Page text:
Of course, The Dark Knight is not a movie made for kids, but some parents choose to take them anyway. And that—no matter how vexing I personally find it—is their right. But this essentially means these parents are ignoring the MPAA's suggestions as PG-13 is defined as material appropriate for people 13 and up. So, really, why do we need the MPAA at all? All they do is apply a mysterious and unbalanced moral code to the movies we all see on behalf of parents who seem to disregard them anyway. And the effect is often movie's being censored or forced to pull punches to its detriment, like The Dark Knight.
Dark Knight fans, before you start flipping out in the comments section, know that I'm not really blaming Nolan for this. It's not his fault alone; it's also the fault of the studios that still kowtow to the outdated and ludicrous standards of the MPAA. Typically, by making violence less graphic—and thereby less realistic—studios can get more fight scenes into movies without risking an R-rating that would grossly limit their box office abilities.
I've been following MPAA rating controversies for years, and each time another filmmaker or distributor attempts to stand up to the secretive censorship board I hope it will be the beginning of the end for this outdated institution, which is why I was so crestfallen when The Weinstein Company crumbled to the MPAA over Bully last week. While the MPAA still has this power to cripple movie box offices by wielding prudish yet hypocritical ratings like a deadly weapon, studios and filmmakers are forced to play by their preposterous rules, and it’s the movies that suffer. Unfortunately, despite their best efforts the Weinsteins will never be able to bring the MPAA down on their own; they have to get more studios behind them. Sadly, that's unlikely to happen because as a plethora of sequels and adaptations and remakes and reboots have shown, major studios are not looking to be risky trailblazers as much as they're looking for a reliable and bankable source of income. So why rock the boat?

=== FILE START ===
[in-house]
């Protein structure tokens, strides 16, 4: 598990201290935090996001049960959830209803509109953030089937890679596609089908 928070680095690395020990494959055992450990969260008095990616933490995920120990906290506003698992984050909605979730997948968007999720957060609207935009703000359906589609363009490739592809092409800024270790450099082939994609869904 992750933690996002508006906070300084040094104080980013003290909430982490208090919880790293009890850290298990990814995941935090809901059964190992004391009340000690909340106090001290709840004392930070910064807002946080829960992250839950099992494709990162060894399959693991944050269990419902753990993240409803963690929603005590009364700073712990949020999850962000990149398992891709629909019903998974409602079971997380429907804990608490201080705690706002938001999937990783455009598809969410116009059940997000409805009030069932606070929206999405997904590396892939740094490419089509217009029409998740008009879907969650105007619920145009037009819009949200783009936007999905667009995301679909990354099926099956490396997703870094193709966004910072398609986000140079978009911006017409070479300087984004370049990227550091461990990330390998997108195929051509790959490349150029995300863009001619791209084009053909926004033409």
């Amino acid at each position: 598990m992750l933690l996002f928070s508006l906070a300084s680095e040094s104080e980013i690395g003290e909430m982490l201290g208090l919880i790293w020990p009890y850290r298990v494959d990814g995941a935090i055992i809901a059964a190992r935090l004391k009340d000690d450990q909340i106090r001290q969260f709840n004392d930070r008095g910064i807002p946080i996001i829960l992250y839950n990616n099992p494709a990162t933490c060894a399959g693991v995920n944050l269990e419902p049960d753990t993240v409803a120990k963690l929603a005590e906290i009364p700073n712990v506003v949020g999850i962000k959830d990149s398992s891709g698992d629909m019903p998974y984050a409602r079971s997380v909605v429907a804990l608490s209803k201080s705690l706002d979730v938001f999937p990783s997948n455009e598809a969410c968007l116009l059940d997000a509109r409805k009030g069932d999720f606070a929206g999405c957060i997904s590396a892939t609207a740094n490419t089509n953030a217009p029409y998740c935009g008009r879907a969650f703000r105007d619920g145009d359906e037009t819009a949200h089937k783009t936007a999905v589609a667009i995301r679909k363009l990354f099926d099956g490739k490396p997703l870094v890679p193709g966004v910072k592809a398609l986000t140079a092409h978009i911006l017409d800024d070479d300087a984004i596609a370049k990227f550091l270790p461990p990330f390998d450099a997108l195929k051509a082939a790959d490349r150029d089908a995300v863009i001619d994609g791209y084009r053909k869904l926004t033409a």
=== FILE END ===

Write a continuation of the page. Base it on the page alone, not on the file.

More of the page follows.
What this means for The Dark Knight Rises is that it too will suffer from the same inherent lunacy of having lots of nail-biting action that is ultimately undercut by a lack of blood and follow through. Think back to Dark Knight. There's a scene at the 31-minute mark where the Joker confronts Gambol and tells him a creepy origin story for his scars while threatening to slice open the side of his face to create a similarly sinister sneer. But what we are shown instead is a bizarre cutaway reaction shot, an outlandish musical sting in lieu of a sensible sound effect, then a return to a wide shot as the Joker drops his victim out of frame. It's visually jarring and confusing. Did he slice Gambol's face open? Is the guy dead? What the hell just happened? It's a scene that is a sort of scar on the film, and it feels like Nolan's hands were tied in the edit. With the MPAA in charge, it's likely The Dark Knight Rises could be just as tripped up and marred. Sure, it will still be an action-packed ride, a hugely popular blockbuster, and fans will cling to it. But with the MPAA still holding the power of the PG-13 label, Nolan—as well as all the other master filmmakers of today—will have to play by the group's insipid rule book, making his movies a little less his own.